The Baltimore Intercollegiate Alliance: What Is It, Who Is It, and Why Should I Care?

Picture source: Ad posted by Maddie Wolf on the Baltimore Intercollegiate Alliance Facebook page

The Baltimore Intercollegiate Alliance (BIA) is an organizing group created and run by Baltimore-area students at both the undergraduate and graduate level. Maddie Wolf, a senior at MICA, said that “the BIA is a coalition network of students who are engaged in activism, advocacy, and organizing . . . What we are trying to do is to use our collective power and connection to leverage our institutional power to create positive change in Baltimore and on our campuses.” The organization was started by a group of students after the 2016 presidential election. After a formative period of self-organizing and establishing relationships around the city, the BIA has grown from a core base of members to actively creating events that give space for intercollegiate relationships to form.

An example of this relationship-building manifested itself in the collaborative process of creating and running the group’s first event, hosted on September 23rd at the 2640 Space. A number of Goucher students are already involved with the BIA. Three of these students (James Williams, ‘19, Zoe Brown, ‘19, and Noah Block, ‘21) all worked with students from other colleges in the Baltimore area when planning this first event. Block remarked that the collaborative process of planning this event “gets to the goals and values of BIA, which is to promote collaboration and [our] approach to the values of justice and equity that we’re fighting for and we can’t do that in silos. [BIA] provides a leadership path for people from different campuses to engage with each other collaboratively and meaningfully across campus boundaries and communities.”

The BIA defines its mission and values in an organizational manifesto. According to that document,  the members of the group believe in promoting “direct action,” “building and sustaining relationships with community organizations,” and “challenging political influence on social institutions.” At this first event, Steph Saxton, a graduate student from Johns Hopkins University, spoke directly to all of these tenets while talking about the organization Students Against Private Police. This organization was started in March 2018 in response to Johns Hopkins University’s administration creating a bill to begin making a police force that Saxton described as “separate from BPD, to patrol the campuses and the surrounding neighborhoods.” This action did not involve input from students, faculty, or members of the local community. The organization protested, testified in Annapolis, and the bill was pulled because of “student efforts.” “We do have student power,” Saxton said and stressed that the group had support from other organizations, including the BIA. “All of us are in this room right now because we believe, in some way, that student voices can speak to these institutions against their natural inclination towards capital accumulation,” Saxton said, “we believe that we can stop these institutions from their extractive practices on poor and Black Baltimore, and that’s what we want to do.”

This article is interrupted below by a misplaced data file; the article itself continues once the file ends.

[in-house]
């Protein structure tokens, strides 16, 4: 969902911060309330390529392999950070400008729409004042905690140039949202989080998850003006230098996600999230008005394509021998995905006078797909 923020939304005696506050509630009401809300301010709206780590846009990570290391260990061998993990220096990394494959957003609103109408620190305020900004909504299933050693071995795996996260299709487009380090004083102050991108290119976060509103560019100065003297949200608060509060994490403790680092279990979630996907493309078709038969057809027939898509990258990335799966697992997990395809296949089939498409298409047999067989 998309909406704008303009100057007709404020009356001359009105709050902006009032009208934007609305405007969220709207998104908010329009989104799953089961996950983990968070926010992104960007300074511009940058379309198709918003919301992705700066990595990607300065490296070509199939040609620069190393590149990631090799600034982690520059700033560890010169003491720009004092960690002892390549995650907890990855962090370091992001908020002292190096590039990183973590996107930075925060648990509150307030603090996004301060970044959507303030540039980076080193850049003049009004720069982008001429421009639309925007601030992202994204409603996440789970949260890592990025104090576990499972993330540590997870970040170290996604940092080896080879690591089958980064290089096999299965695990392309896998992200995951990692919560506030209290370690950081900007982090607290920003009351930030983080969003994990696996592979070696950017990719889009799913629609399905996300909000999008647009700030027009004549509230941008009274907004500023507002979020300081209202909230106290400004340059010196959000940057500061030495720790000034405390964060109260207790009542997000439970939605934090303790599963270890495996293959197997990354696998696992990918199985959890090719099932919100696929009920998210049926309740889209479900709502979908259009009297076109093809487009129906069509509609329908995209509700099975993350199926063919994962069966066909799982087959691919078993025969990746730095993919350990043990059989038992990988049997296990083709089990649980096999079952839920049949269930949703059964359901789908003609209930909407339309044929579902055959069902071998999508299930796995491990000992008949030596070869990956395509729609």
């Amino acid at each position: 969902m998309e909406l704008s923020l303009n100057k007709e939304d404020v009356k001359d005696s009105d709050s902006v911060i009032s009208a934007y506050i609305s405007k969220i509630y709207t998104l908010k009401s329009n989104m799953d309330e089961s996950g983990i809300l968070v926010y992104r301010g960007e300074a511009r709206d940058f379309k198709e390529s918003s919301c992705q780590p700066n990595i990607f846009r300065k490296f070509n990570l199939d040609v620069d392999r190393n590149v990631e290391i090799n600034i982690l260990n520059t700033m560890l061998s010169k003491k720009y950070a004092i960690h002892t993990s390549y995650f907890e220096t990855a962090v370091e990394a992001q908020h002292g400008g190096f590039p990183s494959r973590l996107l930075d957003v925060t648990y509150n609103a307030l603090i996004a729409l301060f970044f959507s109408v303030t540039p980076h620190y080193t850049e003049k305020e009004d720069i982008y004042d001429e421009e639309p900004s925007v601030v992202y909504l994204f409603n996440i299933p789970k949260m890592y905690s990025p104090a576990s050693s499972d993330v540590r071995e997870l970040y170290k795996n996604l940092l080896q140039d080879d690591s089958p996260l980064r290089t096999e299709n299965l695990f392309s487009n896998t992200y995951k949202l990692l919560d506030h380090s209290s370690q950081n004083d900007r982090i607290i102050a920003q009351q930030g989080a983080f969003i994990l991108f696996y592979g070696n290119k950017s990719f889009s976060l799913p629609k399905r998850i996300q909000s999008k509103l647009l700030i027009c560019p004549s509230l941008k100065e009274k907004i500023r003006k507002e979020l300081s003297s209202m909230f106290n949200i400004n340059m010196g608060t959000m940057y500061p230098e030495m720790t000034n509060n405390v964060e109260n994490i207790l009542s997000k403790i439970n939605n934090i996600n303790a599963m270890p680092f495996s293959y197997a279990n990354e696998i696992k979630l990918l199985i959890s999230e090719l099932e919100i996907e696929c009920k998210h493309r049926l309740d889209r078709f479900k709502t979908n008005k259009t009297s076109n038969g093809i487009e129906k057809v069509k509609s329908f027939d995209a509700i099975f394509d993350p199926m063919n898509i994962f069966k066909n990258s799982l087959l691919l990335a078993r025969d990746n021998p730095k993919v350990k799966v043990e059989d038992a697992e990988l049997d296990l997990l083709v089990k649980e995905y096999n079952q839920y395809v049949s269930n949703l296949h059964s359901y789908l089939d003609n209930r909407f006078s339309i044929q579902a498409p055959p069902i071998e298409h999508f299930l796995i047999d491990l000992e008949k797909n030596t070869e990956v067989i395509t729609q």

The BIA’s manifesto also states that the organization “[strives] to mobilize the Baltimore college student body.” Sonia Borenstein, a student at UMBC, spoke directly to this point during her presentation on mobilization, which she defined as “people coming together, usually in grassroots causes, working towards a common goal with a drive for getting it done with specific goals and plans in mind.” Borenstein emphasized the importance of mobilization, stating that “it has always been the mass mobilization of people that has truly gotten change to society.” Mobilization, she said, involves “showing up, showing you’re there, sending your voice, your aid, your time, your labor, your dedication all to the goals you’ve collectively set up.”

The event concluded with students gathering together to begin brainstorming different goals for the academic year. These goals included holding those in power on campus accountable, focusing on mental health, opening up conversation about sexual assault, and “active LGBTQIA inclusion on campuses.”

One of the most critical elements of how the BIA functions is that it runs off of student power. As a student on a campus in the greater Baltimore area, each of us has the ability to add our own insights on current political issues. Those insights and connections to our own identities help generate momentum around current social movements. The only way to make that happen is to show up. To connect with the BIA,  join their contact list at


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